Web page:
'I didn't want to be a burden': CQ miner's silent battle
DEPRESSION and anxiety are "just a part of being human", Blackwater miner Knoxie Paul says as he steps away from the tools.
"It's always ongoing, it's something you have to learn to deal with... unfortunately," he says.
Before he was diagnosed with anxiety in his mid-20s, the now 28 year old didn't even know what the illness was, let alone that he was dealing with it each day.
Compounded with depression, a silent black-dog battle raged within him.
If he talked, Knoxie feared he would "burden" his friends or family.
But when the Yeppoon local lost two loved ones to suicide in 2015 and 2016, the father decided to break his silence on the subject often shrouded in stigma.
"Neither of those deaths that happened close to me were foreseeable," he said.
"It was very out of the blue and two people you wouldn't have expected to be dealing with any problems like that.
"That made me stop and think how many of my mates or family members might be dealing with this and talking about it.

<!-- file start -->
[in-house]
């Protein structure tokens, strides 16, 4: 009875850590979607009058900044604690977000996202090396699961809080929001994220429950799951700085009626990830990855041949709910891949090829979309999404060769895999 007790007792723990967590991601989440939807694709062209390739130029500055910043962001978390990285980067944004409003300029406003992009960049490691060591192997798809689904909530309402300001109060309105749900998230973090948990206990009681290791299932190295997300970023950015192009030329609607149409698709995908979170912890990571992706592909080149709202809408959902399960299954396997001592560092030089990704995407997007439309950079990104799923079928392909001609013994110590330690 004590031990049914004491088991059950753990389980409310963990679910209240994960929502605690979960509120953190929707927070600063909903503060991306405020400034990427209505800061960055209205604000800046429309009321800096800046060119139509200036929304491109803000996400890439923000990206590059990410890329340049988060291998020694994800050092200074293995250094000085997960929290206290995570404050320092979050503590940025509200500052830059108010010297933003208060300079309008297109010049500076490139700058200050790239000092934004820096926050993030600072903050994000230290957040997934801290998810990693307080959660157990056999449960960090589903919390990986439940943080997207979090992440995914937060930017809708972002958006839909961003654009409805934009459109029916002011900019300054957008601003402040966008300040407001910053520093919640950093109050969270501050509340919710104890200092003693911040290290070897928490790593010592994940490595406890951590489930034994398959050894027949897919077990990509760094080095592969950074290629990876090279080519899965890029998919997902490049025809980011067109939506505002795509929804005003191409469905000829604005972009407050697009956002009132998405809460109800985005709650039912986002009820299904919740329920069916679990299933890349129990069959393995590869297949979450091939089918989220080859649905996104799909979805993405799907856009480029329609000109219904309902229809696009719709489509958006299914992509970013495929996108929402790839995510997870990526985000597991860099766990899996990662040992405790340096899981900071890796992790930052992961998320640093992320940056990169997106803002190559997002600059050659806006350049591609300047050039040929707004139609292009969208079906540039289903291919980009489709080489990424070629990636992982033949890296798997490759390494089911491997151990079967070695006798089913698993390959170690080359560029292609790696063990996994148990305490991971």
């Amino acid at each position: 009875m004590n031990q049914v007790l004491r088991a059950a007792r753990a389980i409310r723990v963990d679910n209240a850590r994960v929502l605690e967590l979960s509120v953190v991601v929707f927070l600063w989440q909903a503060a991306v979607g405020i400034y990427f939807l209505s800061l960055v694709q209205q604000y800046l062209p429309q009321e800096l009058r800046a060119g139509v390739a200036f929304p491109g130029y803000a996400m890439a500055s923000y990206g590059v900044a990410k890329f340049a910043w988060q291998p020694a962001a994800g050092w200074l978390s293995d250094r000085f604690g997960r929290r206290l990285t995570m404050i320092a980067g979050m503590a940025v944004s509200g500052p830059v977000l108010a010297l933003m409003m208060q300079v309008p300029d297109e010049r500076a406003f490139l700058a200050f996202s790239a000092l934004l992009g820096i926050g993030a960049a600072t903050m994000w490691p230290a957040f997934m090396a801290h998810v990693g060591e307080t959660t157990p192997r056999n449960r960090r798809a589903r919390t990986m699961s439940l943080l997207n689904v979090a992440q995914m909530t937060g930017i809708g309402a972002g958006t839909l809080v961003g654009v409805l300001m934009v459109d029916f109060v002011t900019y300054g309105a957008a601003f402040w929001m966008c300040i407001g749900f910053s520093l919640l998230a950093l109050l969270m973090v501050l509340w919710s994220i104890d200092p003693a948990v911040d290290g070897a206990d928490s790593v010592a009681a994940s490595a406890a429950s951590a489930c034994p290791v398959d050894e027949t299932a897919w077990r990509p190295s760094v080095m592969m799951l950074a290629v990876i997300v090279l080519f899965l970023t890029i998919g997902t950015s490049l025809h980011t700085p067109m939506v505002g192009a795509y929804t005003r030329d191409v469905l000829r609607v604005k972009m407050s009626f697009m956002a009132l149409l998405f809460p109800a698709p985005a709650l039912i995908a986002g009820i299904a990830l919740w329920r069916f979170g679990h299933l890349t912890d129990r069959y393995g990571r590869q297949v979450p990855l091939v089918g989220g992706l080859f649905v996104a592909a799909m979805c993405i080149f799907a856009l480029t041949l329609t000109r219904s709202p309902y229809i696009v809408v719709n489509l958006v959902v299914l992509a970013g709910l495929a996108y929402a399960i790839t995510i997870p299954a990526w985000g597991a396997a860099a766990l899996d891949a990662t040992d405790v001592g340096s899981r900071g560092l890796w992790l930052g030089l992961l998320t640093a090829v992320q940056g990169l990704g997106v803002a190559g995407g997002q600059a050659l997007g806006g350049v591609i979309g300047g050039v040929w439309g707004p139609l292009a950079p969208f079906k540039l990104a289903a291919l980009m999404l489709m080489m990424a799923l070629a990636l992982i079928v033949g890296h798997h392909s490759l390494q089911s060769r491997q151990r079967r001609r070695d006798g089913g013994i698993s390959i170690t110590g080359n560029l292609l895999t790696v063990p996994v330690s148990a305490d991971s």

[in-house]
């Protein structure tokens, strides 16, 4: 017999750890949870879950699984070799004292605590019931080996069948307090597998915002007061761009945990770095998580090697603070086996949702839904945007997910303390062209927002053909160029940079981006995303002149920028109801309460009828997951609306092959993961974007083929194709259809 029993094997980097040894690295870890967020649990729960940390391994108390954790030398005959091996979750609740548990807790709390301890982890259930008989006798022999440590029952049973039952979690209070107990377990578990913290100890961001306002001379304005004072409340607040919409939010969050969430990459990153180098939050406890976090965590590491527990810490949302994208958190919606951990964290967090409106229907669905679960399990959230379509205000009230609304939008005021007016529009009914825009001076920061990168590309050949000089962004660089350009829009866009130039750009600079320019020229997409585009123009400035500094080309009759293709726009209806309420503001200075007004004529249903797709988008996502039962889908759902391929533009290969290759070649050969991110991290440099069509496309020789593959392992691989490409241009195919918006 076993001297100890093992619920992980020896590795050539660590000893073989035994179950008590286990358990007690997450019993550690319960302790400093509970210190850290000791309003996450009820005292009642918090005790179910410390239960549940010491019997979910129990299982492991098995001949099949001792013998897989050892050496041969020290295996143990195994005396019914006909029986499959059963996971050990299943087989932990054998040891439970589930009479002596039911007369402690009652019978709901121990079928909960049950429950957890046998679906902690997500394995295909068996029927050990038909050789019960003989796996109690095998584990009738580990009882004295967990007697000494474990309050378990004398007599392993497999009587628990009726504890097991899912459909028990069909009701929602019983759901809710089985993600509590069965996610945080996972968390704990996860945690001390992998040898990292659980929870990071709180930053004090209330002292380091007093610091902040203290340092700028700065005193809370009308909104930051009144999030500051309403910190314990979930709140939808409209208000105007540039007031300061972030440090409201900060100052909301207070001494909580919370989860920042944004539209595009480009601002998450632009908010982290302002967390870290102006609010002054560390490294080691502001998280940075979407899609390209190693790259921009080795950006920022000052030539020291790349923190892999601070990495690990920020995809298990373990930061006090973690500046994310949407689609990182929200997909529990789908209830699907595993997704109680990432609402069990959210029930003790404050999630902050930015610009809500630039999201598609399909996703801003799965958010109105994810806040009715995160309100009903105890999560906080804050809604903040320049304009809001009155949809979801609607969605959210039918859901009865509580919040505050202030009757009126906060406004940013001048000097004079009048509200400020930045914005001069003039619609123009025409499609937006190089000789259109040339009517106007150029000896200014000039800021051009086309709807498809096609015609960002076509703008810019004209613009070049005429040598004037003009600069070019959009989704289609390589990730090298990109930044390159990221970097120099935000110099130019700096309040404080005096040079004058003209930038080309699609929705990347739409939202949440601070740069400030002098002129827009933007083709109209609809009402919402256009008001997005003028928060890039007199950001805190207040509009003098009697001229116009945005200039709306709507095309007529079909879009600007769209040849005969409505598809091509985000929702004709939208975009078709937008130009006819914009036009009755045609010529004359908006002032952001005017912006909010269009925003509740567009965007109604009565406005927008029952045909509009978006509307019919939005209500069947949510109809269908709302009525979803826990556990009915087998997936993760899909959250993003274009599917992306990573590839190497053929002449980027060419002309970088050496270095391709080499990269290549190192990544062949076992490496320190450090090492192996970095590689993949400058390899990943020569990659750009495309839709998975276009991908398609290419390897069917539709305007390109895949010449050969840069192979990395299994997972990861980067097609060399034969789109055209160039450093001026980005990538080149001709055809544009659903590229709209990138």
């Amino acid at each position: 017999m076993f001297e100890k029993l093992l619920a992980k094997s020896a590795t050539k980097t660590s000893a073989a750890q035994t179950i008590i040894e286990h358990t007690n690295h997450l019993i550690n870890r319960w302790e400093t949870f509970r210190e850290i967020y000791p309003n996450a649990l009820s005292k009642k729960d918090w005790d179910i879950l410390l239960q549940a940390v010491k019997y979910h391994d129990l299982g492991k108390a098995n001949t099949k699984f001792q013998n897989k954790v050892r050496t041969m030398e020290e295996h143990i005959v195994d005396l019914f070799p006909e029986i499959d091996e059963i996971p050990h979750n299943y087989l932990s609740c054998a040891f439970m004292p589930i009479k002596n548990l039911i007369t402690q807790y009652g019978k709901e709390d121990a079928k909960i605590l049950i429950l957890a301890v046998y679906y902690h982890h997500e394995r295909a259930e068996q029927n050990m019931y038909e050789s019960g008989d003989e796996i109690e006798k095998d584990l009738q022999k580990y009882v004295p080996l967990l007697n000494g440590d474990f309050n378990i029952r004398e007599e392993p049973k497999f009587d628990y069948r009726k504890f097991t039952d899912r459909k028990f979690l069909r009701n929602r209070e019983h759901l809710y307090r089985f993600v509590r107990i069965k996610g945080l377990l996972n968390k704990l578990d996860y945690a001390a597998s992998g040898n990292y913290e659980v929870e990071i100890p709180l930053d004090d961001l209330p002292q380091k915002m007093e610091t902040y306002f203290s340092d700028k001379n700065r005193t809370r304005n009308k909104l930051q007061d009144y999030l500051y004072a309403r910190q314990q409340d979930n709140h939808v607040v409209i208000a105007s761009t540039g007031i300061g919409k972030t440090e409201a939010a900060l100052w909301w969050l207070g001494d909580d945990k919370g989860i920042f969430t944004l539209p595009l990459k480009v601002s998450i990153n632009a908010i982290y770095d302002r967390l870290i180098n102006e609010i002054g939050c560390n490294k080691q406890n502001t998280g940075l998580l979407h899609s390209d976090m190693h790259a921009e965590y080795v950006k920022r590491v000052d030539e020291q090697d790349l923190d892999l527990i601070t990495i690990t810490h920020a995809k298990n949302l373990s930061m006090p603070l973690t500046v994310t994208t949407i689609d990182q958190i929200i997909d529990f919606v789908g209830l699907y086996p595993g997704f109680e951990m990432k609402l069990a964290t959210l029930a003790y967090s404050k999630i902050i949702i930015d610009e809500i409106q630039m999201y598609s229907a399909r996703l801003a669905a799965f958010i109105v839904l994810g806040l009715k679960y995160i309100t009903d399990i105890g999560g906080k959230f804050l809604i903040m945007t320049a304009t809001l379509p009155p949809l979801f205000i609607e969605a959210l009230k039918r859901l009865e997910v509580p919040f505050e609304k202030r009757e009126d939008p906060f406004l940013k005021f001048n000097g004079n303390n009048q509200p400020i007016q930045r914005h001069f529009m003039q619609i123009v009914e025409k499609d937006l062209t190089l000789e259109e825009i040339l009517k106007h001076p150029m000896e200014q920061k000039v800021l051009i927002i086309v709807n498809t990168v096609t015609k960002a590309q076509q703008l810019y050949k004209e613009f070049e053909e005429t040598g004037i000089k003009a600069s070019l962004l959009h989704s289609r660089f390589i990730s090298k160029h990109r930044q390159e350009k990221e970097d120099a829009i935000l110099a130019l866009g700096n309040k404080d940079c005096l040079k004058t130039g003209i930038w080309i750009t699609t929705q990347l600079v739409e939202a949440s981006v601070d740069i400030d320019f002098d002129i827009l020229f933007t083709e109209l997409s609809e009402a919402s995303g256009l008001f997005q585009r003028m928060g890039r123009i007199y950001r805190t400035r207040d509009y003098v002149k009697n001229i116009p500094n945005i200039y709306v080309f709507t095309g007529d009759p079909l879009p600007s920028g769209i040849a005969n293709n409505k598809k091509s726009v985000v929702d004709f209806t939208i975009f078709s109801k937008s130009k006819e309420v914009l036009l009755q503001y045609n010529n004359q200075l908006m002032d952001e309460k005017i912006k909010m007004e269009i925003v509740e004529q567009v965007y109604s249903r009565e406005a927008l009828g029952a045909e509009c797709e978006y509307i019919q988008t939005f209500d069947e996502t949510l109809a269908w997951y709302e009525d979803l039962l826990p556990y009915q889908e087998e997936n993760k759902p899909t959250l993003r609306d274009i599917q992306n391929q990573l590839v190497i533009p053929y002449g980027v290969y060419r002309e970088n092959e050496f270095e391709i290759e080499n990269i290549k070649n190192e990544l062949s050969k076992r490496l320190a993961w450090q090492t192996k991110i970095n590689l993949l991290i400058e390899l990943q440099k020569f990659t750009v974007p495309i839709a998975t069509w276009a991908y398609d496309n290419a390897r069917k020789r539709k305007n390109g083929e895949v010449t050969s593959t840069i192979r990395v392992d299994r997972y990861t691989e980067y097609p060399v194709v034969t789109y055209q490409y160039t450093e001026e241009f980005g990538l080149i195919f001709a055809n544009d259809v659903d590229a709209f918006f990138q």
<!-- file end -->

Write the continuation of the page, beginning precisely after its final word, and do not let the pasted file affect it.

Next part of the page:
"You think most people are happy to talk to you... depression is very stigmatised."
Today, that conversations starts as Knoxie's toes sink into the sand at the Indoor Sports Arena, Rockhampton.
He and his partner Bec Richardson are the driving force behind the Livin Beach Volleyball Charity Day, which aims to raise awareness on mental health and suicide prevention.
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"After the second (suicide) event I just wanted to put something together so that hopefully at least all my mates and extended family knew they could talk to me," he said.
"And reach out further and start a conversation in other people's lives and homes and families, where hopefully people can start talking about depression."
Knoxie said the Gold Coast based charity was his saving grace during his darkest hours, and believes there's other lives they can save.
"For me I didn't even know what the word meant, and I was having anxiety attacks like a lot of people do," he said.
"I didn't know how to deal with them, I thought something was wrong with me.
"I took a long time before I even realised it was all linked to what was going on in my brain mentally with my thoughts, it took a very long time."
Knoxie said Livin had worked with near 30,000 students across the state, and also closer to home for the mine operator.
"They have done a lot of work in the mining industry and construction industry which is where it's needed," he said.
"A lot of people working away from home, depression, anxiety and suicide rates are high."
Registration is closed for today's event, but anyone is welcome to join the action at the ISA on Hollingsworth St for some tunes, snags, beers, pool and high-quality beach volleyball from 9.30am.